Inspired by Experimental Film and Science, Danish Artist Thorsten Kirchhoff Defies Reality
Danish artist Thorsten Kirchhoff works across media in painting, sculpture, installation, and film, drawing heavily from cinematic history, science fiction, and popular culture. His works explore the nature of two-dimensionality as it relates to film, reality, and image-making, and he often pushes or pulls his paintings—which take film stills or photographs as their basis—into three dimensional, sculptural forms. This action forces the viewer to physically interact with the medium of film in their own space, emphasizing the barrage of fabricated narrative elements that infiltrate popular culture and are constantly consumed by the public.
Kirchhoff’s practice generally revolves around black-and-white or duotone paintings, presented both traditionally, on canvas or panel, as well as applied to sculptural forms such as carpets or Legos. His current project “Autoreverse,” on view at Montoro12 Contemporary Art in Rome, is based on a thought experiment known as “Schrodinger’s cat,” which questions how, according to quantum mechanics, a thing can both exist and not exist. Realistic, figurative paintings depicting cult icons, such as Kurt Cobain, are layered over the surfaces of unconventional materials, including cocktail umbrellas and fire extinguishers, and tongue-in-cheek sculptures present feet poking out under a stage curtain, or opposing mirrors that create an endless vortex.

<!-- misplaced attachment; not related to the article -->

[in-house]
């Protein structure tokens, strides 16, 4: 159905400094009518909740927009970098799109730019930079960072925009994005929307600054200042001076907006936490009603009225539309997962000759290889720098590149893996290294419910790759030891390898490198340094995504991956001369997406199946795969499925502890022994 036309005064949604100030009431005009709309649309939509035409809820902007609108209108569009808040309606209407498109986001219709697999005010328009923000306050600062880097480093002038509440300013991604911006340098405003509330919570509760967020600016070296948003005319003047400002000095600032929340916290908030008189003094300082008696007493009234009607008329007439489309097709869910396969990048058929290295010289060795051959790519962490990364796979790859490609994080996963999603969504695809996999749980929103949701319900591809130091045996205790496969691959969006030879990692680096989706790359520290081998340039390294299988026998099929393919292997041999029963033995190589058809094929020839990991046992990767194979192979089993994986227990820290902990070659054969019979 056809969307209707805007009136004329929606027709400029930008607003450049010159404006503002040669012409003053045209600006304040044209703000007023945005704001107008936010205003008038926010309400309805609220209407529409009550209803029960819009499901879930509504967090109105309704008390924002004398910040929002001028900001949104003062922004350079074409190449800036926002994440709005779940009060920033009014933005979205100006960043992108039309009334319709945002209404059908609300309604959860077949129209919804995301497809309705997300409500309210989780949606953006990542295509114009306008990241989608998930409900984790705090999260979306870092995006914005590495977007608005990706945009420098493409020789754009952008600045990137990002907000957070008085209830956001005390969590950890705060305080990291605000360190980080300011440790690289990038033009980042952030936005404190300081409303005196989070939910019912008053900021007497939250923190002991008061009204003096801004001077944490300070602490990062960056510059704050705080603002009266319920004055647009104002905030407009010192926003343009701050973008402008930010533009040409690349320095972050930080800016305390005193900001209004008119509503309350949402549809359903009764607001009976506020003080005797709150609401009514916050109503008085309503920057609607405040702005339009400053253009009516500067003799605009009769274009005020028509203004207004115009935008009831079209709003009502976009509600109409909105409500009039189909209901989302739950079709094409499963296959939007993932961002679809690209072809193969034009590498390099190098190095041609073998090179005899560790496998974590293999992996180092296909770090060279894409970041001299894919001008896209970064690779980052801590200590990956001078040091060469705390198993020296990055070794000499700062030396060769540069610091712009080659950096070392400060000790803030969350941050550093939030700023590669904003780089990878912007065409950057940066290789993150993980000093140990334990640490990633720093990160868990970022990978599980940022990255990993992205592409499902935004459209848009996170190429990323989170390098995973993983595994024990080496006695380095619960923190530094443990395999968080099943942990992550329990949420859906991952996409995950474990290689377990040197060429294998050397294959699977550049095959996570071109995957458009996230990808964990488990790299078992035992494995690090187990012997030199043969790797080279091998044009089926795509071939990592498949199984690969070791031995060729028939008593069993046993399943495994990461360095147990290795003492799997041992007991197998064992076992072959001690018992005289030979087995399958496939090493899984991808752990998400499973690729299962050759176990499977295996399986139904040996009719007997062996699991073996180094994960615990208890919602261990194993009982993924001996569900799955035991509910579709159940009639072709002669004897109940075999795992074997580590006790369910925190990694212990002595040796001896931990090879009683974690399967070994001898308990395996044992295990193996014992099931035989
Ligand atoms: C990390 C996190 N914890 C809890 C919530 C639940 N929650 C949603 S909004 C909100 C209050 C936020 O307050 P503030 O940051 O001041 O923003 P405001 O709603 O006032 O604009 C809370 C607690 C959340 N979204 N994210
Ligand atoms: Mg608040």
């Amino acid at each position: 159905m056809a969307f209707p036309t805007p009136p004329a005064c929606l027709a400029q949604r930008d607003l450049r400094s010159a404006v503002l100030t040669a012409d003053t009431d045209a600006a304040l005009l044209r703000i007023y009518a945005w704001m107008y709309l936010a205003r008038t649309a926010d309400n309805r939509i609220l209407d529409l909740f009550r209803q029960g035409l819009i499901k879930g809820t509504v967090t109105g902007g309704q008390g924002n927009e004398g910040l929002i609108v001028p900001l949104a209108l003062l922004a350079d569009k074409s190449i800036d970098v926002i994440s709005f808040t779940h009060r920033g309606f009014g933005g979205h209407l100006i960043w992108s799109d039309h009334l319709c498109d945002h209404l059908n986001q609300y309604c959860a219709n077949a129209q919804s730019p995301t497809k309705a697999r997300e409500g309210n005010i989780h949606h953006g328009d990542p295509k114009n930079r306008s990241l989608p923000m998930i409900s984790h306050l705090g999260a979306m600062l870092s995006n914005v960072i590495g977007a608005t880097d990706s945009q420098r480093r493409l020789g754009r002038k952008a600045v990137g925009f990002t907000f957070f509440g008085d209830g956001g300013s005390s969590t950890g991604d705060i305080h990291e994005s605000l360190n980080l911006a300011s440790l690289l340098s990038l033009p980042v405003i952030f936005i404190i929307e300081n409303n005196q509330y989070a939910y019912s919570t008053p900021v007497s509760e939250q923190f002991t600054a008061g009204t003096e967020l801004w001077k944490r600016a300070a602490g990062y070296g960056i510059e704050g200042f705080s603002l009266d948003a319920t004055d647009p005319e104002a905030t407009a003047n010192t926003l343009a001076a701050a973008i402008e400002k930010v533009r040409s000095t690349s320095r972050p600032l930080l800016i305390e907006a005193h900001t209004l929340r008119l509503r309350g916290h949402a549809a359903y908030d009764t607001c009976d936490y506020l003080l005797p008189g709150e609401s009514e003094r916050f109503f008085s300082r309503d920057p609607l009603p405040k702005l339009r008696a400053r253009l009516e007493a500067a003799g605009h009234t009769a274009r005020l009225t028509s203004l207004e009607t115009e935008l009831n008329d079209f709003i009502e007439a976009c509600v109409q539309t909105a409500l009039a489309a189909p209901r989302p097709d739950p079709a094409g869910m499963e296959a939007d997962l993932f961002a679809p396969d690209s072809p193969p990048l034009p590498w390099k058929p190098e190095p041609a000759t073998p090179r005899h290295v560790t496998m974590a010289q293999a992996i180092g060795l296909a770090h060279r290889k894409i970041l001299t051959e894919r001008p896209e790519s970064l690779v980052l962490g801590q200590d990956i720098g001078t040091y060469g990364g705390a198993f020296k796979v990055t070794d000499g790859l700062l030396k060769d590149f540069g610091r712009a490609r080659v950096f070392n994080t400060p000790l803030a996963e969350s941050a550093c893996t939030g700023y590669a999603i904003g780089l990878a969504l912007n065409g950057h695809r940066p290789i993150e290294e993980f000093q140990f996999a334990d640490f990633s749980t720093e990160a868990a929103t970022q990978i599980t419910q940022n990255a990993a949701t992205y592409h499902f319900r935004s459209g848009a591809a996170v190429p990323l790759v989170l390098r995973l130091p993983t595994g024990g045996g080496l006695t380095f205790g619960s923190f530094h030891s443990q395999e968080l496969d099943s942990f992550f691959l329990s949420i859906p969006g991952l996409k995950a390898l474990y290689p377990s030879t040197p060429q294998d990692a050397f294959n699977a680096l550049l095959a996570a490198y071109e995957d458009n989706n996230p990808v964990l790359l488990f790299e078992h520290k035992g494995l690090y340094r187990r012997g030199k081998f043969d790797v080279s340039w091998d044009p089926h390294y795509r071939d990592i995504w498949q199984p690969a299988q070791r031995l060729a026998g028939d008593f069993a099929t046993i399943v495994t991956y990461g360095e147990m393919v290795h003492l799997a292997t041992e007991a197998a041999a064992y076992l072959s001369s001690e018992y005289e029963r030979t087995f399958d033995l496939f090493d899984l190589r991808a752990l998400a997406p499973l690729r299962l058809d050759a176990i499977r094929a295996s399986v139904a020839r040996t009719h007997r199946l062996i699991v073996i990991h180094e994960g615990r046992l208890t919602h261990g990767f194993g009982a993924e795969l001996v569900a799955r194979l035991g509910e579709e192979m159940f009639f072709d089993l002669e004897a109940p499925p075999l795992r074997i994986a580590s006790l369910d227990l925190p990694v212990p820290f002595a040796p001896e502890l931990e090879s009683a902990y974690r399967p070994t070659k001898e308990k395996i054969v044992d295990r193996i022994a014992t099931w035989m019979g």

Kirchhoff’s past works have mined imagery from historically iconic films including Blow Up (1966) by Michelangelo Antonioni and Hitchcock’s Lifeboat (1944), as well as his own shorts such as Overdrive (2011). In the Kafkaesque Overdrive, the idea of a man-car hybrid is developed, drawing on cyberpunk themes of body modification through technology as well as the fetishization of industry, a theme that speaks to the work of contemporaries including Matthew Barney and Richard Prince. This interest in hybrid forms repeats often in Kirchhoff’s work, both in the clash of traditional painting applied to three dimensional forms, as well as as in a more subtle, continued exploration of the the human body in relation to its environment.